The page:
§ Colonel DAY
asked the President of the Board of Trade if he will furnish a return showing the industries that are protected under the Safeguarding of Industries Act, and the amount of imports in each industry up to the last convenient date?
The following statement gives information as to the imports of goods which are at present subject to safeguarding duties. The figures in Group (a) relate to the net imports retained for home consumption after deducting over-entries, re-exports under drawback, etc. The figures in Groups (b) and (c) relate to total imports.
Imports into Great Britain and Northern Ireland.
1925. £ Optical glass, optical elements and optical instruments 302,821 Beakers, flasks and other scientific glassware and laboratory porcelain 147,382 Galvanometers, pyrometers, balances and other scientific instruments and gauges 109,772 Wireless valves and similar rectifiers and vacuum tubes 145,790 Ignition magnetos and permanent magnets 196,806 Arc lamp carbons 24,660 Hosiery latch needles 55,855 Metallic tungsten and its products and compounds of thorium, cerium and other rare earth metals 55,740 Synthetic organic chemicals (other than dyestuffs, etc), fine chemicals and chemicals manufactured by fermentation processes 495,126 Total £1,633,942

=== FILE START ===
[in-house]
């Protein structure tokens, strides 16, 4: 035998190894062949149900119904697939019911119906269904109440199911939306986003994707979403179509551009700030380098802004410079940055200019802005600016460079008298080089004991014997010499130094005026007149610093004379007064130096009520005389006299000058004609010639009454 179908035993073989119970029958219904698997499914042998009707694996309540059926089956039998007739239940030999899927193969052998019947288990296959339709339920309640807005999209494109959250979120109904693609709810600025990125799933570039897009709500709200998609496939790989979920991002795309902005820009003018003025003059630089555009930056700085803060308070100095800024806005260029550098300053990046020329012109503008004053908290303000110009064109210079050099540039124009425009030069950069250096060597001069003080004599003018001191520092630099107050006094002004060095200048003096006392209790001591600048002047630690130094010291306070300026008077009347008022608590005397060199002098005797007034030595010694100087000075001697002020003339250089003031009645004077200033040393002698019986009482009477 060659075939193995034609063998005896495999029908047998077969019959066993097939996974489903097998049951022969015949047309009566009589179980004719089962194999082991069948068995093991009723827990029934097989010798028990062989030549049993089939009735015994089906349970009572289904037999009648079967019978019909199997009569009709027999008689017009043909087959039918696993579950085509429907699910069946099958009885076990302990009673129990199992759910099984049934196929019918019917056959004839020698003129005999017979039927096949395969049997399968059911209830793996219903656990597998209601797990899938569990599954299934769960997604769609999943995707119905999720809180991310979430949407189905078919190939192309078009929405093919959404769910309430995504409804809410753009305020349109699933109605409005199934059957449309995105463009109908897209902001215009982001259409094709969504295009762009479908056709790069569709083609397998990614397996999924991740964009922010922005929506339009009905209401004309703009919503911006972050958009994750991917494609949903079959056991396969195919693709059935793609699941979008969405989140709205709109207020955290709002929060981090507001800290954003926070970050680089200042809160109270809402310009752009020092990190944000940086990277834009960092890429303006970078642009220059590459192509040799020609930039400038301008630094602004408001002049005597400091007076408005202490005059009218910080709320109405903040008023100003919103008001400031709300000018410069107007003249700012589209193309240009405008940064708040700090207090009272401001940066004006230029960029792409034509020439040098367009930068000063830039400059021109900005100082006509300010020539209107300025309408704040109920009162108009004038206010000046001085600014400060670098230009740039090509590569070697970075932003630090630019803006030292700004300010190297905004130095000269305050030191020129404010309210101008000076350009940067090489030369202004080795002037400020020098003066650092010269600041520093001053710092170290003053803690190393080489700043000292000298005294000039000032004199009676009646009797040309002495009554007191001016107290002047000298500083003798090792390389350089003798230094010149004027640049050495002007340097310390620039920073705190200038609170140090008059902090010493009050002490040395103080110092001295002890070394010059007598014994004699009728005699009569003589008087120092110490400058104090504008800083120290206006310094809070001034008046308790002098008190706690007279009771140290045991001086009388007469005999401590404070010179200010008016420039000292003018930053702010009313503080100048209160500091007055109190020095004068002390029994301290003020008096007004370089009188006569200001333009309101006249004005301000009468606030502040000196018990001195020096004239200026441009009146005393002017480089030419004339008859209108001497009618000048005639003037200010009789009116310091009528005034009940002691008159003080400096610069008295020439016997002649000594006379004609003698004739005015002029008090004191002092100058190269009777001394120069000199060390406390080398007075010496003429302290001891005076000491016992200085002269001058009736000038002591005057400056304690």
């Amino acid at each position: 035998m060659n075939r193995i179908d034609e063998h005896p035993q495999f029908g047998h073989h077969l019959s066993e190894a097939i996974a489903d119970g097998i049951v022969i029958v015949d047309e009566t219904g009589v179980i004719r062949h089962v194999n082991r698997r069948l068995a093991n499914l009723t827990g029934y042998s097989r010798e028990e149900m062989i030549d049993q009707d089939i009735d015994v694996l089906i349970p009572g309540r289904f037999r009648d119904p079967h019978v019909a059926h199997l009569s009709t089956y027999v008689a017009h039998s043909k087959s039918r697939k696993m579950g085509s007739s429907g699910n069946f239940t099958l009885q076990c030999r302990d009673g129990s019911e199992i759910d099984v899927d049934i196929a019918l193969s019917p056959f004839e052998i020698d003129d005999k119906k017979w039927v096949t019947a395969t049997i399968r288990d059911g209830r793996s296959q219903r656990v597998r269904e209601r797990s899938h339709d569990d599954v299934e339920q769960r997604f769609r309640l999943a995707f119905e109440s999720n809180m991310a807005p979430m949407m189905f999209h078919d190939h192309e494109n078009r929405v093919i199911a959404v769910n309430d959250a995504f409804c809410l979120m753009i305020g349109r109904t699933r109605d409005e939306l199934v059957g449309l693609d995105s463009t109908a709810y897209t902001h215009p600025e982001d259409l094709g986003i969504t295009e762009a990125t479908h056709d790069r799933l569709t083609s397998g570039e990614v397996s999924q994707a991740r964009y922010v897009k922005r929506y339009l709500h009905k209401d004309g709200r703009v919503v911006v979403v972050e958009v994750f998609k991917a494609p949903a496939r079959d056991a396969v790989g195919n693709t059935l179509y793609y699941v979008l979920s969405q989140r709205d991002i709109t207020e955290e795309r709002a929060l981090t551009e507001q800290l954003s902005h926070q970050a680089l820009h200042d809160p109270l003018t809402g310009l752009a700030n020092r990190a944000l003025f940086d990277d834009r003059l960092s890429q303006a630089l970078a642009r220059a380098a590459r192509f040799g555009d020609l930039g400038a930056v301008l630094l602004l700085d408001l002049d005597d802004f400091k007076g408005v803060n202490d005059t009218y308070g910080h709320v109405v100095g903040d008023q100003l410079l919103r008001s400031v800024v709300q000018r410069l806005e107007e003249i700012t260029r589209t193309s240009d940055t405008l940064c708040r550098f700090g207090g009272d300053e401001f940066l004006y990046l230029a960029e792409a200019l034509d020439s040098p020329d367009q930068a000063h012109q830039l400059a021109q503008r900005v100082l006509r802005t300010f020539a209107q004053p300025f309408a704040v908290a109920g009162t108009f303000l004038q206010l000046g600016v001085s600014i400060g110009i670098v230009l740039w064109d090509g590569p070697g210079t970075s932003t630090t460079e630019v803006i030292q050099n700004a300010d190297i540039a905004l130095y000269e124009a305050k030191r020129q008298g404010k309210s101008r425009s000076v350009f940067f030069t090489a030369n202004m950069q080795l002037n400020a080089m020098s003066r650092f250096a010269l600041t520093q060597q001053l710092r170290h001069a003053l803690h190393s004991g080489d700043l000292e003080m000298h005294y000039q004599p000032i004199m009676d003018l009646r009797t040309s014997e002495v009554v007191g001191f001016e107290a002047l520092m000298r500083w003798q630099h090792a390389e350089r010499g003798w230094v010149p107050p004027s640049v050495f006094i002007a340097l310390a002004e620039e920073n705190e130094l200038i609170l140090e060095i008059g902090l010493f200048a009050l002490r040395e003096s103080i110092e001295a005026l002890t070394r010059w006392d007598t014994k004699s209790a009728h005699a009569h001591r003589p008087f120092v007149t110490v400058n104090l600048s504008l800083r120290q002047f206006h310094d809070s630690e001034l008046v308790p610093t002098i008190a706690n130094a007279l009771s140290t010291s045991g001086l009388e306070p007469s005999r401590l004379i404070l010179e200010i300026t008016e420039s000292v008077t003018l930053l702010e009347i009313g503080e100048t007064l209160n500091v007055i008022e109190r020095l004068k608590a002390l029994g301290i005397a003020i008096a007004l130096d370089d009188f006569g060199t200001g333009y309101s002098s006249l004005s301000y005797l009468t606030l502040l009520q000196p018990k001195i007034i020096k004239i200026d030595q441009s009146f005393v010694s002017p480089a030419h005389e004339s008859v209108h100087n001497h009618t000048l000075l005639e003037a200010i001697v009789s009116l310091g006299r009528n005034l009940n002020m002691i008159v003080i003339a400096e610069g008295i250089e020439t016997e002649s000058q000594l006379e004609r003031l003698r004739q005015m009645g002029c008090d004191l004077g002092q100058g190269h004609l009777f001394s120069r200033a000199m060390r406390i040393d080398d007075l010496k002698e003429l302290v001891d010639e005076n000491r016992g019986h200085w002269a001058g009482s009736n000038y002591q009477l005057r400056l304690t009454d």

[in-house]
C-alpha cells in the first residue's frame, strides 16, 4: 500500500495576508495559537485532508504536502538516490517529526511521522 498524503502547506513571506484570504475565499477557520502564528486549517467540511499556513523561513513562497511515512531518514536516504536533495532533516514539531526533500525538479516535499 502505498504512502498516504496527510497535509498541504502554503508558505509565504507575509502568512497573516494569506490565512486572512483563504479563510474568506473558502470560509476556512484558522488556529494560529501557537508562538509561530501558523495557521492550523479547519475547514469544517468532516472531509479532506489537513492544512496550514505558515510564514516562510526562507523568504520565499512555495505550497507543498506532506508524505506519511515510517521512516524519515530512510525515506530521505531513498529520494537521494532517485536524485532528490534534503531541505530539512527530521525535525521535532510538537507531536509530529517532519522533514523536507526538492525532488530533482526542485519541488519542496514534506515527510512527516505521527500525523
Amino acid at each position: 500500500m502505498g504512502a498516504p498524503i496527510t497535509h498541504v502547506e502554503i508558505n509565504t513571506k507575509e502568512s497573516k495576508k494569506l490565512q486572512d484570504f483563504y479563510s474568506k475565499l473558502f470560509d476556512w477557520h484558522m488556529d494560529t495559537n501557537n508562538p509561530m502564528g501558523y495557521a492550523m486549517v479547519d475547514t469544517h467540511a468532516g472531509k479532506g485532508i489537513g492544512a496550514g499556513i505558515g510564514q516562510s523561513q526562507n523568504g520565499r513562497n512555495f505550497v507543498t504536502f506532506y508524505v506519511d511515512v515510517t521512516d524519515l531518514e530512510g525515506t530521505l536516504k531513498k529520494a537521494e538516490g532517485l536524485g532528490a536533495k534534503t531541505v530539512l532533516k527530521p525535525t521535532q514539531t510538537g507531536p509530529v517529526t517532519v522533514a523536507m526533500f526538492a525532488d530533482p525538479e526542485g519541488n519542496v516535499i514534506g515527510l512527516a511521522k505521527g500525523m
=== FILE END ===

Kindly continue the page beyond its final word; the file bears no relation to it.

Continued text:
Note.—The corresponding figures for each of the years 1921 to 1924 are given on pages 414–5 of Vol. II of the Annual Statement of the Trade of the United Kingdom for 1924.
(b) Goods subject to duty under the Finance Act, 1925. (Duties levied from let July, 1925): 1925. 1926. July to Dec. Jan to March. £ £ Lace and embroidery made on net or eliminable fabrics 377,106 188,229
(c) Goods subject to duty under the Safeguarding of Industries (Customs Duties) Act, 1925. (Duties levied from 1st January, 1926): 1926. Jan to March. £ Cutlery 45,545 Gloves of leather or fur 173,241 Fabric gloves of cotton 109,467 Mantles for incandescent lighting 13,972